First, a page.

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KAI RYSSDAL: To paraphrase just a little bit here, live by the boycott, die by the boycott. Some in China have started their own protests to counter threats of a boycott of the Opening Ceremony of the Olympic Games. They want shoppers to boycott Chinese outlets of the French supermarket Carrefour over its perceived support of Tibet, and they're using the Web and instant messaging to spread the word.
Organizing effective boycotts, or anything that involves group behavior, isn't easy. Usually you have to get a critical mass of committed people before anybody wants to actually do anything.
Gabriel Spitzer has this story of a company in Chicago and its fix for collective action.
GREG RUDIN: Remember, I signed up for movie-star quality.
ZOREN STEPANOV: This costs you 70 cents more.
GABRIEL SPITZER: Greg Rudin, COO of The Point, is just a few steps from his cubicle, getting his hair cut. A bunch of Point employees needed haircuts, so they thought they'd bring a barber into the office, but barber Zoren Stepanov wasn't going to invest time in a house-call unless he could count on a certain volume of business. Seven people agreed to go under the shears.
RUDIN: He did a phenomenal job. I might want a little bit more off the top.
STEPANOV: You're kidding me, right?
RUDIN: That's why we actually wanted to make sure that we had enough to make it fully worth Zoren's while.
Point employees made it worth Zoren's while by applying their own model. Participants don't commit to anything unless a proposed transaction or activity reaches a certain tipping point of interested parties. In Zoren's case, the tipping point was seven customers. Company founders think that concept is a powerful tool for organizing collective action, whether a group purchase, a charity effort, or a demonstration, and they think by helping like-minded people form groups, advertisers will pay to target their messages to these groups. Venture capital firm New Enterprise Associates had enough confidence in the plan to invest nearly $5 million. Founder and CEO Andrew Mason says The Point's model has all kinds of applications.
ANDREW MASON: By delaying action until you know that you have all the pieces in place for the action to be successful and get the outcome that you desire, you're reducing the risk of acting as a group.
People are using The Point to buy heirloom chickens for poor women in Nicaragua, and to organize a boycott of Pepsi.
Another group wants to launch a giant inflatable banana into space above Texas. Trust me. They're dead serious. Or people can use The Point to test if a business venture is viable. Founder Andrew Mason says the 90s band Cracker is using The Point to see if it's worth playing a show in a small California town. They'll play if 150 people agree to come.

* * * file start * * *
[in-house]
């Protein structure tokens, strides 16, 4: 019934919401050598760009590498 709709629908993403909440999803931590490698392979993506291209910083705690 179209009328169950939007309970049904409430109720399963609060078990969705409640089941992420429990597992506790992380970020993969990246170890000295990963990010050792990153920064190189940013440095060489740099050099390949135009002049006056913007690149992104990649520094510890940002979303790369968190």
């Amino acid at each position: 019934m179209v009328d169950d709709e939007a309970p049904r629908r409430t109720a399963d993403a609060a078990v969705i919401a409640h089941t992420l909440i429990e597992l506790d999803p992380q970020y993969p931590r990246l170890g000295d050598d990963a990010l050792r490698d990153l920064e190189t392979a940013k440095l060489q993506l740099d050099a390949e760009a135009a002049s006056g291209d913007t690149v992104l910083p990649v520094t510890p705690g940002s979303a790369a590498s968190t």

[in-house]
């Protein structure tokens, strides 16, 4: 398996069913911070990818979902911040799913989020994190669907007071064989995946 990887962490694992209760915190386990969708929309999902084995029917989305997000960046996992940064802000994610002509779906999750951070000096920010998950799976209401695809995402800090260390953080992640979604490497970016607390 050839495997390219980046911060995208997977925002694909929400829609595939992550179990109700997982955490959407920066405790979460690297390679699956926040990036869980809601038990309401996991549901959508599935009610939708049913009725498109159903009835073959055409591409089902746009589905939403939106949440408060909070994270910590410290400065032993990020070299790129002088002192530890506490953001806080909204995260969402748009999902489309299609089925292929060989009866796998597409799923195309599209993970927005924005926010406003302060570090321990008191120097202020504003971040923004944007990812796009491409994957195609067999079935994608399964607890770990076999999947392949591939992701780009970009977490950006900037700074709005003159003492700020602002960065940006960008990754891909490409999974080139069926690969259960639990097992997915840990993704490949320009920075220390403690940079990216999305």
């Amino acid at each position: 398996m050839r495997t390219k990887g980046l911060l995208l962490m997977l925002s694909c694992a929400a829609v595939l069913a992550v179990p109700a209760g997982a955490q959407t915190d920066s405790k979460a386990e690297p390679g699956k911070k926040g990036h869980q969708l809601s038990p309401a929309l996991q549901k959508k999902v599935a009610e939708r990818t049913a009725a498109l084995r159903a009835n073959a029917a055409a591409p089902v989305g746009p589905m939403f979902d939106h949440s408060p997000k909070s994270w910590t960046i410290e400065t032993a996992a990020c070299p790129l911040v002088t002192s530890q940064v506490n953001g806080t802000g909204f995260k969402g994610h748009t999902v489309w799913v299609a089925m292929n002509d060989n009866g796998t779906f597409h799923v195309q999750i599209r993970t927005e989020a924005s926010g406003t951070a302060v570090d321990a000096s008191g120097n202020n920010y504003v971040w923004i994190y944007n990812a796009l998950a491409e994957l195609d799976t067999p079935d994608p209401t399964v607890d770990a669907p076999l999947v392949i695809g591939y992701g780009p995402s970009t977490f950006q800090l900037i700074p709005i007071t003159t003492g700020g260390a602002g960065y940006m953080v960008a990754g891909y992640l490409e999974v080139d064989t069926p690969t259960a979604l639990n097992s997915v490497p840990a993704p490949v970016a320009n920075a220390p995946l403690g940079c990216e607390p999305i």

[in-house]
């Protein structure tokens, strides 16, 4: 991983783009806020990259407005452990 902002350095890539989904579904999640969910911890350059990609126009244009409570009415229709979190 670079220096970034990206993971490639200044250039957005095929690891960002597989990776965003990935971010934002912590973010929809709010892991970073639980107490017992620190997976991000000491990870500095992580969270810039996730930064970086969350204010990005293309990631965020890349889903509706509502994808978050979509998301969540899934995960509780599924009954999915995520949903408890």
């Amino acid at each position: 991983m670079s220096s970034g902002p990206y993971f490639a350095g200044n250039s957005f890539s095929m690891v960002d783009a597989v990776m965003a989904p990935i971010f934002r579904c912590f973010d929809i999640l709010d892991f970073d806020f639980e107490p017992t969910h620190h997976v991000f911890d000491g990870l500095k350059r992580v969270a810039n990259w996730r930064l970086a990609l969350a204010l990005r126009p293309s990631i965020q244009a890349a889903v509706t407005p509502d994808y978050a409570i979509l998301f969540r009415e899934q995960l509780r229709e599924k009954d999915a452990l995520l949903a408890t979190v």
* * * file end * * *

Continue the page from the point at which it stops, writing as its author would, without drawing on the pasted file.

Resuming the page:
MASON: They want to know that the demand exists for them to go play that show before they're going to commit to doing something like that, so the campaign tipped, and now I think they're playing the show some time in the next couple months.
SEAN SAFFORD: It allows communities to emerge around very, very small phenomenon.
Sean Safford teaches at the University of Chicago business school. He says he's not sure The Point would move many people to act who wouldn't otherwise.
SAFFORD: What I think it might do is to take the people who would have acted anyway, and instead of wasting their time trying to find a community that's not going to go anywhere, switch your resources and your time and your effort to a movement that's going to have more impact.
JEAN CARTER-HILL: This year we had turnip greens here. We had collared greens. We had mustard greens, and next year. . .
This is one area where the Point could have an impact. Jean Carter-Hill runs a community garden in one of Chicago's poorest, most crime-ridden neighborhoods.
CARTER-HILL: That is our shed. The shed has been broken into three times, so we decided to try to get something more secure, so that's why the Point is helping us out to get a steel shed.
Dozens of people have logged onto The Point, entered their credit card information, and promised contributions, often just $10 or $25. If they reach $2,000, all the cards get charged, and Jean Carter-Hill gets a shed.
CARTER-HILL: I just hope we get to $2,000, because I don't know no other way we can get it.
MASON: Hey Zoren, I'm ready.
STEPANOV: What up, beautiful?
MASON: The best for the last, yeah?
Back at the Point, Andrew Mason is sliding into the barber chair. He says the company's not making money yet, but if enough people buy into their model, the business may soon tip into profitability.
In Chicago, I'm Gabriel Spitzer for Marketplace.